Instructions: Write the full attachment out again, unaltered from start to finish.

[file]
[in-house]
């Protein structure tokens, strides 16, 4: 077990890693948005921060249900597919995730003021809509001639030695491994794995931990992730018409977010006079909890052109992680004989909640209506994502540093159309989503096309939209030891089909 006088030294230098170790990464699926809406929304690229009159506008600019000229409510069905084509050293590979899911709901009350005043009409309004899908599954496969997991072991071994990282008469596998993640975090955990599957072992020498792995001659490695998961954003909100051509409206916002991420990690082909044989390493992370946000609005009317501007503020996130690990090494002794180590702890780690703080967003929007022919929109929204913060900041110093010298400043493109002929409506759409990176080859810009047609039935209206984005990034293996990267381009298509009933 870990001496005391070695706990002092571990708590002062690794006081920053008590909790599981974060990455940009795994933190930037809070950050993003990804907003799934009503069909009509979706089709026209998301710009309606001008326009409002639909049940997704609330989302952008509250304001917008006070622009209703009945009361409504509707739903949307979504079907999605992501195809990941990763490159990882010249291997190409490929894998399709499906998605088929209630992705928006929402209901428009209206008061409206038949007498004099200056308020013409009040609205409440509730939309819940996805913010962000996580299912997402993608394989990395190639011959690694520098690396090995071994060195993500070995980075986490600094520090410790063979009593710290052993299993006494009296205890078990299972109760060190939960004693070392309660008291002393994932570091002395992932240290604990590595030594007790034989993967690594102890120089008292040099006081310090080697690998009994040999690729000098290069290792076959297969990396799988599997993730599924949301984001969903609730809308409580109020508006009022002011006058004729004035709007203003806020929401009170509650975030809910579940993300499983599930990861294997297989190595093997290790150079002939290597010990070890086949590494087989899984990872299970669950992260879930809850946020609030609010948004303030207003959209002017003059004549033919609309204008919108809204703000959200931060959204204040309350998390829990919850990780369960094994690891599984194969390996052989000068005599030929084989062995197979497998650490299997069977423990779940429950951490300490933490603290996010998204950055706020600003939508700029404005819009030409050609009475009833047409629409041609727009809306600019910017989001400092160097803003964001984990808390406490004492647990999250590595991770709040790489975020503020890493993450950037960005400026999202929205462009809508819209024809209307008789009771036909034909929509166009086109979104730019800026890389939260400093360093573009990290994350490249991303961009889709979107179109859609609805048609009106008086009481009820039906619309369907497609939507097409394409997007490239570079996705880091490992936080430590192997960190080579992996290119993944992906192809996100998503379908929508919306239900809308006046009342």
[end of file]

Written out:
[in-house]
């Protein structure tokens, strides 16, 4: 077990890693948005921060249900597919995730003021809509001639030695491994794995931990992730018409977010006079909890052109992680004989909640209506994502540093159309989503096309939209030891089909 006088030294230098170790990464699926809406929304690229009159506008600019000229409510069905084509050293590979899911709901009350005043009409309004899908599954496969997991072991071994990282008469596998993640975090955990599957072992020498792995001659490695998961954003909100051509409206916002991420990690082909044989390493992370946000609005009317501007503020996130690990090494002794180590702890780690703080967003929007022919929109929204913060900041110093010298400043493109002929409506759409990176080859810009047609039935209206984005990034293996990267381009298509009933 870990001496005391070695706990002092571990708590002062690794006081920053008590909790599981974060990455940009795994933190930037809070950050993003990804907003799934009503069909009509979706089709026209998301710009309606001008326009409002639909049940997704609330989302952008509250304001917008006070622009209703009945009361409504509707739903949307979504079907999605992501195809990941990763490159990882010249291997190409490929894998399709499906998605088929209630992705928006929402209901428009209206008061409206038949007498004099200056308020013409009040609205409440509730939309819940996805913010962000996580299912997402993608394989990395190639011959690694520098690396090995071994060195993500070995980075986490600094520090410790063979009593710290052993299993006494009296205890078990299972109760060190939960004693070392309660008291002393994932570091002395992932240290604990590595030594007790034989993967690594102890120089008292040099006081310090080697690998009994040999690729000098290069290792076959297969990396799988599997993730599924949301984001969903609730809308409580109020508006009022002011006058004729004035709007203003806020929401009170509650975030809910579940993300499983599930990861294997297989190595093997290790150079002939290597010990070890086949590494087989899984990872299970669950992260879930809850946020609030609010948004303030207003959209002017003059004549033919609309204008919108809204703000959200931060959204204040309350998390829990919850990780369960094994690891599984194969390996052989000068005599030929084989062995197979497998650490299997069977423990779940429950951490300490933490603290996010998204950055706020600003939508700029404005819009030409050609009475009833047409629409041609727009809306600019910017989001400092160097803003964001984990808390406490004492647990999250590595991770709040790489975020503020890493993450950037960005400026999202929205462009809508819209024809209307008789009771036909034909929509166009086109979104730019800026890389939260400093360093573009990290994350490249991303961009889709979107179109859609609805048609009106008086009481009820039906619309369907497609939507097409394409997007490239570079996705880091490992936080430590192997960190080579992996290119993944992906192809996100998503379908929508919306239900809308006046009342």